The climate summit in Paris has shown that global big business is now also on board with the transition to a low-carbon economy.
However, the most promising instruments in finance for promoting green investing, particularly green bonds, have been around for almost a decade now, starting with the European Investment Bank (EIB) Climate Awareness Bond in 2007.
Why haven’t green bonds entered the mainstream of finance, and what is holding them back?
To be clear, the rise of green bonds has been dramatic: whereas issuances amounted to only US$4 billion in 2010, they were nearly ten times that amount by 2014, representing US$37 billion in new issuance volume. However, green bonds haven’t yet achieved a critical mass because their growth stems from a small base, given that global fixed income constitutes US$80 trillion in outstanding value.
An important factor constraining the wider proliferation of green bonds is the fact that their issuance is still relegated to a few large players. The largest emitters of green bonds remain the large multilateral development institutions which collectively accounted for almost half (44%) of new issuances in 2014, while the corporate sector accounted for another one-third of the total.
The World Bank alone has conducted 100 green bond transactions in 18 different currencies that cumulatively represent more than US$8.5 billion.
Having such a concentrated base of issuers is insufficient for a wider introduction of green financial instruments, and new institutional players, particularly private sector entrants, are required to enlarge the green bond market.
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Looking back, an overarching reason for limited private sector participation in green bonds was that “green credentials” were less important in past corporate cultures. However, with the cultural shift taking place as seen at COP21, more entities are expected to “green-up” their business models.
It is important to note that, because green bonds are properly certified as climate-friendly financial instruments, they only represent a portion of a larger, more loosely defined “climate-aligned” bond market.
The green bond market also suffers from a lack of project diversity. For the broader “climate-aligned bond market” that includes green bonds, the two largest segments are transport (nearly 70%) and energy (another 20%), but transport is almost entirely rail networks backed by state entities. Only 10% of the “climate-aligned” market covers the remaining construction, agriculture, waste management, and water categories.
It is heartening to see that developing countries have taken the lead in issuing “climate-aligned” securities (not necessarily certified as green bonds), with China alone accounting for 33% (US$164 billion) of the climate-aligned issuances. India (US$15 billion), Brazil (US$3 billion), and South Africa (US$1 billion) are also among the emerging markets engaging in the climate-aligned capital raising process.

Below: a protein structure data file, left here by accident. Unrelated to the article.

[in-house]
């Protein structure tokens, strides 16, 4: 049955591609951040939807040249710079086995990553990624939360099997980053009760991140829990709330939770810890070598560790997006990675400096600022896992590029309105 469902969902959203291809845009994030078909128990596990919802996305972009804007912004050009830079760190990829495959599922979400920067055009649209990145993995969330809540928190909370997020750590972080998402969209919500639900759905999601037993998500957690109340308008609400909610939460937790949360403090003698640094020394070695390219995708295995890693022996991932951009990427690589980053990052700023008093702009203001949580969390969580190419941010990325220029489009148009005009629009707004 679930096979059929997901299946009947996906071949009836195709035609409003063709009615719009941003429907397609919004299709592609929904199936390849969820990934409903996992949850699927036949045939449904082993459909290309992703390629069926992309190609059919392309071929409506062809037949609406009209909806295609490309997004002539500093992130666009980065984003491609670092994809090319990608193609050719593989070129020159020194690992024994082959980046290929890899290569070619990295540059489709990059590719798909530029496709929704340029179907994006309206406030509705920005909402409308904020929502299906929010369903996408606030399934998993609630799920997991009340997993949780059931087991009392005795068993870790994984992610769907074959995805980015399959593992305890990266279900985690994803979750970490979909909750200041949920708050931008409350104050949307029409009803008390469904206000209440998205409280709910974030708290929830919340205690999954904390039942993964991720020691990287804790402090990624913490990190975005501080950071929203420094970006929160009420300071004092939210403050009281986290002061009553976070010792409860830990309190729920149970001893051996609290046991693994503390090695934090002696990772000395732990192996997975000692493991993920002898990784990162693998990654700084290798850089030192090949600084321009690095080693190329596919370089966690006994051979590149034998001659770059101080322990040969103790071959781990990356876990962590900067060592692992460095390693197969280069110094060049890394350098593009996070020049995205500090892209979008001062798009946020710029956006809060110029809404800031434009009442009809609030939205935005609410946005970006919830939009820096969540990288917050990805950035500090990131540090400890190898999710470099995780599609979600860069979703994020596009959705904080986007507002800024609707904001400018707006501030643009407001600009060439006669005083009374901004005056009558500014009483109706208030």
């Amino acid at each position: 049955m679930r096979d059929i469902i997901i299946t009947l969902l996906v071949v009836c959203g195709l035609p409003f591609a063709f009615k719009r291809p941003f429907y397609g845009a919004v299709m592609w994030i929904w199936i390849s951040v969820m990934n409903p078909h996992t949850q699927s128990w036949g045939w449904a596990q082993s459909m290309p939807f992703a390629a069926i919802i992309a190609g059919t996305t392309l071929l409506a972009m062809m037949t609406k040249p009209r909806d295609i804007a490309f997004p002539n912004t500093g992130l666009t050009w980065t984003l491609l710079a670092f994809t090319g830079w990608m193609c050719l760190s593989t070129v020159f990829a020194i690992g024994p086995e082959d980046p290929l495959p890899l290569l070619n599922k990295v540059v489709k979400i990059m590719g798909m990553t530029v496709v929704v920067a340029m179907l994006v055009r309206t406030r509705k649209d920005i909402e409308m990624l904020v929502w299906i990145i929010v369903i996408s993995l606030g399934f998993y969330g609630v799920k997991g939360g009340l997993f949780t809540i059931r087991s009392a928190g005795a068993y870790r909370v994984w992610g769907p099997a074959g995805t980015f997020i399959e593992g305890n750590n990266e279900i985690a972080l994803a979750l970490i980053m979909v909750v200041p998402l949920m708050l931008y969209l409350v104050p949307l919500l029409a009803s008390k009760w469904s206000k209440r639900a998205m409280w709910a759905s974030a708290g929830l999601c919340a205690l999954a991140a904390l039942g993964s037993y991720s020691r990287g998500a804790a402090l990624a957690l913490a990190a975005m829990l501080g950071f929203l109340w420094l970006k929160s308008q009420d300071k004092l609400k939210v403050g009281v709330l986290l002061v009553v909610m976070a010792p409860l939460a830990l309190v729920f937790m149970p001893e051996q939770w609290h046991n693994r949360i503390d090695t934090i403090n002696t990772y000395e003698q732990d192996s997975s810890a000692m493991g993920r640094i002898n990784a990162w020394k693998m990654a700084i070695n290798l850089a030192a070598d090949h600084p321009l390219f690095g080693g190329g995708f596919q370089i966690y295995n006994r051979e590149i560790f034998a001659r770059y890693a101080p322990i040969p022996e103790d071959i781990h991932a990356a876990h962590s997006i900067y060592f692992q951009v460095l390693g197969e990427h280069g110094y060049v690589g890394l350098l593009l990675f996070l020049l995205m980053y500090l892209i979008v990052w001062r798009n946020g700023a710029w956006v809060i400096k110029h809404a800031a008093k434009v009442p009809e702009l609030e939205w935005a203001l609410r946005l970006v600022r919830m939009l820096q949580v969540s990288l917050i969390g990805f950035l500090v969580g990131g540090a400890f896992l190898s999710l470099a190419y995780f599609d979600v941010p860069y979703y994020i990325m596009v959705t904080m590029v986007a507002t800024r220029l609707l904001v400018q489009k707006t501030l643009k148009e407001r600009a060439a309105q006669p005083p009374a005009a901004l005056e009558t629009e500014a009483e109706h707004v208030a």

In Australia, the scope for green bond issuances is extremely promising, but in the context of the overall Australian A$1.5 trillion bond market, green bonds still reflect a minute portion of the issuances, and the country has generally lagged behind in its adoption. This is partly due to regulatory uncertainty and political hostility. However, there’s actually a strong interest in green bonds in Australia, as the 2015 green bond issuance of A$600 million by ANZ bank and this South Australian A$200 million wind farm project evidently show.
In fact, most of the major Australian banks, including NAB, Westpac, and ANZ are dipping their toes in the space. To facilitate stronger growth in Australia, however, non-bank financial institutions will also need to be part of the equation, which is why it is encouraging that sectors such as the property market are turning to green bond vehicles for raising capital.
The outlook on market volume growth for green bonds is overwhelmingly positive. Some forecasts are suggesting the green bond market will treble again this year as it did in 2014, touching US$100 billion. Given the growth and engagement on the “greening" of finance, green finance could soon become mainstream.
About The Author
Usman W. Chohan, Consultant, World Bank Institute (previous); Doctoral Candidate, Economics, Fiscal Policy Reform, UNSW Australia. His budget reform work has been used to challenge and contextualize the laws underpinning legislative budget institutions in even the strongest democracies , such as in Canada, where his work was used to inform the landmark parliamentary debate on amending the Parliamentary Budget Office Act